We may be able quite to comprehend that God can communicate immediately with man, for without the intervention of bodily means He communicates to our minds His essence; still, a man who can by pure intuition comprehend ideas which are neither contained in nor deducible from the foundations of our natural knowledge, must necessarily possess a mind far superior to those of his fellow men, nor do I believe that any have been so endowed save Christ. To Him the ordinances of God leading men to salvation were revealed directly without words or visions, so that God manifested Himself to the Apostles through the mind of Christ as He formerly did to Moses through the supernatural voice. In this sense the voice of Christ, like the voice which Moses heard, may be called the voice of God, and it may be said that the wisdom of God (i.e. wisdom more than human) took upon itself in Christ human nature, and that Christ was the way of salvation.
In Spinozistic terms, the comparison with Moses is very much in Christ's favor. While Moses is regarded as one of the greater prophets in the Tractatus, 'prophet' always has at least a slightly derogatory tone in Spinoza's works; the prophet is always a sort of poor man's imitation of the philosopher. The phrases by which Christ is described here, e.g., "a man who can by pure intuition comprehend ideas which are neither contained in nor deducible from the foundations of our natural knowledge," on the contrary, are in Spinozistic terms high praise indeed. Indeed, there is no one in all of Spinoza's corpus that Spinoza praises more highly.
Now, at first glance it is slightly odd that a Jewish freethinker would rate Christ so highly. At least, one can assume that he doesn't intend to affirm Christianity in so doing, and that raises the natural question of what he does intend. It might be helpful to add to the mix a passage from a letter Spinoza wrote to Henry Oldenburg:
Lastly, in order to disclose my opinions on the third point, I will tell you that I do not think it necessary, for salvation to know Christ according to the flesh: but with regard to the Eternal Son of God, that is the Eternal Wisdom of God, which has manifested itself in all things and especially in the human mind, and above all in Christ Jesus, the case is far otherwise. For without this no one can come to a state of blessedness, inasmuch as it alone teaches, what is true or false, good or evil. And, inasmuch as this wisdom was made especially manifest through Jesus Christ, as I have said, His disciples preached it, in so far as it was revealed to them through Him, and thus showed that they could rejoice in that spirit of Christ more than the rest of mankind. The doctrines added by certain churches, such as that God took upon Himself human nature, I have expressly said that I do not understand; in fact, to speak the truth, they seem to me no less absurd than would a statement, that a circle had taken upon itself the nature of a square.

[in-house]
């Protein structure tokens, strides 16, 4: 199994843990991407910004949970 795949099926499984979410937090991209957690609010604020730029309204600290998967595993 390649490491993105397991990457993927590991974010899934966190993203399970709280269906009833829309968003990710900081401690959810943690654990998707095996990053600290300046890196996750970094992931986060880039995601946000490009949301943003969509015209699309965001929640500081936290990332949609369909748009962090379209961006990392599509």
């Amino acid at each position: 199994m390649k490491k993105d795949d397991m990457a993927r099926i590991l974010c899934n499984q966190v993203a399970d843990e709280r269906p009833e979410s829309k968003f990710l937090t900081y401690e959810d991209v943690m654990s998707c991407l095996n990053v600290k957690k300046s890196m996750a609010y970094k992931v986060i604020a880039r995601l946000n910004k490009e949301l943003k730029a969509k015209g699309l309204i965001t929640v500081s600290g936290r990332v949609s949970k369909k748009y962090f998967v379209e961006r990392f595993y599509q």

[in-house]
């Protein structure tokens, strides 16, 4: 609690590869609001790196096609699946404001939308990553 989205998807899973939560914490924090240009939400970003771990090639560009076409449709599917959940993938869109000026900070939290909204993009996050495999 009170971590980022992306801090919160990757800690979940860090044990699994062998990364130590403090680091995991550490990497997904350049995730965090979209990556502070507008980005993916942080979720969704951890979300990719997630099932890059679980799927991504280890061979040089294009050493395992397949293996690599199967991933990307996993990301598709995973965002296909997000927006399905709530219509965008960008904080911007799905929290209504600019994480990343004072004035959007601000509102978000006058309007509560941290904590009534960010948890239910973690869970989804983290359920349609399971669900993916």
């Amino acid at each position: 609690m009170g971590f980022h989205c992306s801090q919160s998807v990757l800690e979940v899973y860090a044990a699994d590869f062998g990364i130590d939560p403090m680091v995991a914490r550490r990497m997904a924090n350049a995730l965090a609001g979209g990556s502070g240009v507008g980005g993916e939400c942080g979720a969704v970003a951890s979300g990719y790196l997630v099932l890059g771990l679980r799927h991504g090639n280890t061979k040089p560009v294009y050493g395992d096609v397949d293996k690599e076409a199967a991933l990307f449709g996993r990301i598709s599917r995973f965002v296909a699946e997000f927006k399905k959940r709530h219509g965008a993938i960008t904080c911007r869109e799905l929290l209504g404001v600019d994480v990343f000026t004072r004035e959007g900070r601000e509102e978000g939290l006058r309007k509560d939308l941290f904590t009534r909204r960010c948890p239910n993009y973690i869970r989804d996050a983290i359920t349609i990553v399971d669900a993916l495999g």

All of the passages on Christ that we find in Spinoza's have puzzled commentators, and I don't pretend to have a perfect account. But one of the common interpretations seems to fit the evidence in the best way: Spinoza regards Christ as an exemplary predecessor to his own work. After all, one way to regard Jesus is to think of him as a Jew who broke away from the parochial doctrine of the Pharisees in order to teach a universal morality of love of God and neighbor. Given that Spinoza himself is a Jew who breaks away from the parochial doctrines of rabbinical Judaism (the descendants of the Pharisees) in order to teach a universal morality of love of God and neighbor, I would suggest that this is exactly how he views Christ: Christ is the ideal pre-Spinoza.
And everything seems to bear this out. Spinoza obviously has no interest in seeing Christ as the founder of the Christian Church; he considers the Church to be nothing other than the collapse of Christ's pure doctrine into the darkness of superstition and irrationality. Likewise, he holds that many of the terms in which Christ is described can be seen as metaphorical expressions for the summit of philosophical life. (In a sense, this is doing to Christian doctrine what he already thinks the early Christians did to Jewish doctrines, namely, interpret figuratively things that had originally been taken literally.) He very explicitly makes this move in interpretation in another letter when talking about the resurrection of Christ, which he argues is a spiritual resurrection, a metaphor for Christ's "giving by His life and death a matchless example of holiness", and thus rising above the 'dead', i.e., the people of this world (cf. Mt. 8:22); similarly, his disciples are raised from the dead in the sense that they imitate his life of holiness.
Thus Spinoza accepts that Christ is filled with the Spirit of God -- in the sense that the Idea of God dominates his mind. This idea of God can be called divine Wisdom indwelling the man who is Christ, and since Christ's life perfectly expresses this idea, we can say that divine Wisdom took on human nature in him. Christ is the way of salvation in the sense that he lives a life worthy of all imitation, one governed by reason and love of God and neighbor, that rises above superstition to contemplation of nature; and without the divine Wisdom, i.e., the Idea of God, that we can learn from Christ's example, no one can attain to perfect, stable happiness.